"Republican John McCain gained ground in a new USA TODAY/Gallup Poll that found Democrat Barack Obama's highly publicized foreign trip has not broadened confidence in his ability to be commander of the U.S. military," Jill Lawrence writes for USA Today. "The poll, taken Friday through Sunday, showed a surge since last month in likely Republican voters and suggested Obama's trip may have helped energize voters who favor McCain."

Being that Obama will never -- not ever -- get a clear stretch of coverage as positive as last week's . . . smart folks are beginning to ask, is this the high point? Does the race settle in now -- excruciatingly close fore the foreseeable future?

"It is a question that has hovered over Senator Barack Obama even as he has passed milestone after milestone in his race for the White House: Why is he not doing better?" Adam Nagourney writes for The New York Times. "In this case, the question is why -- given how sour Americans feel about President Bush and the Republican party, and the perception that Mr. Obama is running a better campaign than Senator John McCain -- the senator from Illinois is not scoring even higher in national opinion polls."

This hurdle is a high one: "Democratic presidential candidate Barack Obama is on the right path to winning the presidency, but he needs to get over the trust hurdle he has with some voters if he wants to close the deal on rival John McCain, Democratic strategists say," Sam Youngman writes for The Hill. "It's the trust, stupid," says Democratic strategist Dan Gerstein.

As for the trip's baggage . . . The New York Times' Jeff Zeleny digs to the bottom of Obama's decision (and it was his decision, ultimately) to cancel his visit with troops in Germany.

Yes, the Pentagon said the visit would have to be senatorial, not political, but: "If the story behind the story of the canceled troop visit has run its course, one question remains: Why didn't Mr. Obama leave his aides behind, even the retired general, and make the visit by himself?" Zeleny writes.

Setting the GOP tone -- Mr. Karl Rove: "I think he thought this would be too much of a headache for me. 'I'm tired. I'm at the end of a 8 or 9-[day] foreign trip. I don't want to deal with it," Rove said on Bill O'Reilly's show Monday night.

Other baggage -- delivered late. "He looked like a man in a hurry," "a source close to Iraqi Prime Minister Nouri al-Maliki" tells Amir Taheri for a New York Post op-ed. "He was not interested in what we had to say."

The race may be all about Obama so far -- but that may not be a good thing for the Democrat. "In a private conference call with outside allies Friday, McCain campaign chief Steve Schmidt said they would greet Obama's return to the country with even sharper attacks this week, according to a source on the call," Politico's Jonathan Martin and Mike Allen report. "Tougher ads are in store for Obama this week," according to a McCain source.

The campaign is floating back to the No. 1 issue out there, at last. "After Obama's world tour, both candidates are shifting their focus to the housing crisis, gas prices, the deficit, jobs and the economy in general," per ABC's Jake Tapper.

And, Tapper reports, Obama trotted out some former Bushies for his event Monday: former Treasury Secretary Paul O'Neill, former SEC chairman William Donaldson, and former Federal Reserve Chairman Paul Volcker.

There's room here for both candidates: "I think what is preventing either candidate to do as well as they should, is that the dominant issue in this race is the economy (jobs, cost of health care, gas prices,) and neither candidate has found their voice to talk about it, to address voter concerns, and to present a compelling vision for the 21st century," Matthew Dowd writes in his blog.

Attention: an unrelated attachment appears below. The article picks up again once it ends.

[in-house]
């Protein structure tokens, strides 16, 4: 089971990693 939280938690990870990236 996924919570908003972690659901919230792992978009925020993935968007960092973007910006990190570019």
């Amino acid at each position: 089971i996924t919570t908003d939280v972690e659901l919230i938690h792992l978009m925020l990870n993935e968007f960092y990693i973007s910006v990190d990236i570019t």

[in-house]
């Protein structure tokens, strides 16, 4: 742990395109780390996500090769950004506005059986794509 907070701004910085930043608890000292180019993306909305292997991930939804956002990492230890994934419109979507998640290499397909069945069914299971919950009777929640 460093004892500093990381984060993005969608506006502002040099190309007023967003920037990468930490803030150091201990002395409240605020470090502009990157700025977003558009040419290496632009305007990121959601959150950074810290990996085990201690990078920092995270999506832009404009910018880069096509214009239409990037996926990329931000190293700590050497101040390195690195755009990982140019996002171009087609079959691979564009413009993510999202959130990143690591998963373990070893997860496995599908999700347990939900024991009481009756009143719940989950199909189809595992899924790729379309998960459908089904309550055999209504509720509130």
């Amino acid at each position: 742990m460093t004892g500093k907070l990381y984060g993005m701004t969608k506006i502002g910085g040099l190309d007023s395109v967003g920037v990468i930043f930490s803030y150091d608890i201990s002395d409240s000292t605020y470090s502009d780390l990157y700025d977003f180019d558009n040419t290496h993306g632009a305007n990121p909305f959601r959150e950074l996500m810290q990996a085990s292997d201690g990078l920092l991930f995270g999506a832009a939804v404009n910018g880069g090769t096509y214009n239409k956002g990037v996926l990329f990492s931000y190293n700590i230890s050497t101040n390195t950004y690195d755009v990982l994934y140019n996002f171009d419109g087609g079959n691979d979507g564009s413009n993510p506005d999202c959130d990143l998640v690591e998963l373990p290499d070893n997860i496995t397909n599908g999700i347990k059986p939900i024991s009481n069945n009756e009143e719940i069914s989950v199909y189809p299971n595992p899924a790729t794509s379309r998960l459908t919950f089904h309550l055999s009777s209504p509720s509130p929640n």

Bad Bush news is rarely good McCain news -- but might the budget deficit be an exception? (Even Gov. Mark Sanford knows the Bush-McCain distinction on earmarks and spending.)

"The pivot to the economy on the campaign trail as the U.S. budget deficit is expected to soar to a new record of almost $490 billion in the fiscal year staring Oct. 1, up from $407 billion predicted in February, driven largely by an economic stimulus package approved this year in response to a slowing economy," Amy Chozick writes in The Wall Street Journal.

But McCain needs to calm down fiscal conservatives who feel betrayed by his "This Week" appearance Sunday. "Republican presidential candidate John McCain drew a sharp rebuke Monday from conservatives after he signaled an openness to a higher payroll tax for Social Security, contrary to previous vows not to raise taxes of any kind," the AP's Chuck Babington writes.

The Club for Growth found his position "shocking because you have been adamant in your opposition to raising taxes under any circumstances." (The quotes are out there, as ABC's Jake Tapper shows.)

So McCain couldn't get out to that Gulf Coast oil rig last week -- what was his backup? "A barren, desert oil field" in Bakersfield, Calif., per ABC's Bret Hovell. (And look what line is back!) "So Senator Obama opposes offshore drilling, he opposes reprocessing of nuclear fuel, he opposes storage of spent nuclear fuel, so he is the Dr. No of America's energy future," McCain said.

But watch for this storm: "As voters steam over gas prices, Republican congressional candidates are bracing for a gusher of ads from now until election day attacking their ties to oil companies," Richard Simon writes in the Los Angeles Times. "Amid the onslaught, the oil industry is increasingly worried about this year's election. Oil executives could face a bigger Democratic majority in Congress and a Democrat in the White House, both set on repealing industry tax breaks and imposing a windfall profits tax."

The DNC makes the McCain link, in its latest Web-video offering. "Americans can't afford four more years of a White House run by oil executives," reads the tagline.

The RNC gets its laughs with a Facebook parody page it's set up for Obama -- a nifty way to organize oppo research.